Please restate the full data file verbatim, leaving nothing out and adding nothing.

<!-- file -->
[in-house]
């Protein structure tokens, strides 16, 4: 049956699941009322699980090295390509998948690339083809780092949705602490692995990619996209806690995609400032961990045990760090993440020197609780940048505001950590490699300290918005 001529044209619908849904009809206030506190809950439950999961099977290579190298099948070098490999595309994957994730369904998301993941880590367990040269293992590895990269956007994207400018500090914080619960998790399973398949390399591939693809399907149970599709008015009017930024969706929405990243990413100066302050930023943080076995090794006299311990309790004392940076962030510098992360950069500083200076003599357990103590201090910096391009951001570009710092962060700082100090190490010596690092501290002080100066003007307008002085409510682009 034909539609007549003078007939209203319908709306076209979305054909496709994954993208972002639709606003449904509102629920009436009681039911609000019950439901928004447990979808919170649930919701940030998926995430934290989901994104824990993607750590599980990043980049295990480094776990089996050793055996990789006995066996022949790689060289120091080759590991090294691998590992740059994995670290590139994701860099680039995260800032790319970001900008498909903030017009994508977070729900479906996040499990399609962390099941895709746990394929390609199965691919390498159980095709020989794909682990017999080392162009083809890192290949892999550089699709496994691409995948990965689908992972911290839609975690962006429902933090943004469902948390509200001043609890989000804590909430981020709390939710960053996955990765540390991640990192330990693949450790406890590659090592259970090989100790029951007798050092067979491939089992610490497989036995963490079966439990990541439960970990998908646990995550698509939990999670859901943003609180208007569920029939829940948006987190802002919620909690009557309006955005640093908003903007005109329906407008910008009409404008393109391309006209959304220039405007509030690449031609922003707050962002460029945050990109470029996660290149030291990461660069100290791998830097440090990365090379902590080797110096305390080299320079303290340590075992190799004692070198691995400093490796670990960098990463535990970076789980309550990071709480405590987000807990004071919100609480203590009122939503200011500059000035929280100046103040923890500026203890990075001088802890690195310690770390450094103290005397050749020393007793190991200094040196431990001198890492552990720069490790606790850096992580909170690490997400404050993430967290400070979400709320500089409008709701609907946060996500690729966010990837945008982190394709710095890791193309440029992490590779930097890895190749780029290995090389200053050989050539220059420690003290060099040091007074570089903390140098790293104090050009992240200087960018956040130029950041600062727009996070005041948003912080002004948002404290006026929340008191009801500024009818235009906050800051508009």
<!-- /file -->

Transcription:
[in-house]
């Protein structure tokens, strides 16, 4: 049956699941009322699980090295390509998948690339083809780092949705602490692995990619996209806690995609400032961990045990760090993440020197609780940048505001950590490699300290918005 001529044209619908849904009809206030506190809950439950999961099977290579190298099948070098490999595309994957994730369904998301993941880590367990040269293992590895990269956007994207400018500090914080619960998790399973398949390399591939693809399907149970599709008015009017930024969706929405990243990413100066302050930023943080076995090794006299311990309790004392940076962030510098992360950069500083200076003599357990103590201090910096391009951001570009710092962060700082100090190490010596690092501290002080100066003007307008002085409510682009 034909539609007549003078007939209203319908709306076209979305054909496709994954993208972002639709606003449904509102629920009436009681039911609000019950439901928004447990979808919170649930919701940030998926995430934290989901994104824990993607750590599980990043980049295990480094776990089996050793055996990789006995066996022949790689060289120091080759590991090294691998590992740059994995670290590139994701860099680039995260800032790319970001900008498909903030017009994508977070729900479906996040499990399609962390099941895709746990394929390609199965691919390498159980095709020989794909682990017999080392162009083809890192290949892999550089699709496994691409995948990965689908992972911290839609975690962006429902933090943004469902948390509200001043609890989000804590909430981020709390939710960053996955990765540390991640990192330990693949450790406890590659090592259970090989100790029951007798050092067979491939089992610490497989036995963490079966439990990541439960970990998908646990995550698509939990999670859901943003609180208007569920029939829940948006987190802002919620909690009557309006955005640093908003903007005109329906407008910008009409404008393109391309006209959304220039405007509030690449031609922003707050962002460029945050990109470029996660290149030291990461660069100290791998830097440090990365090379902590080797110096305390080299320079303290340590075992190799004692070198691995400093490796670990960098990463535990970076789980309550990071709480405590987000807990004071919100609480203590009122939503200011500059000035929280100046103040923890500026203890990075001088802890690195310690770390450094103290005397050749020393007793190991200094040196431990001198890492552990720069490790606790850096992580909170690490997400404050993430967290400070979400709320500089409008709701609907946060996500690729966010990837945008982190394709710095890791193309440029992490590779930097890895190749780029290995090389200053050989050539220059420690003290060099040091007074570089903390140098790293104090050009992240200087960018956040130029950041600062727009996070005041948003912080002004948002404290006026929340008191009801500024009818235009906050800051508009």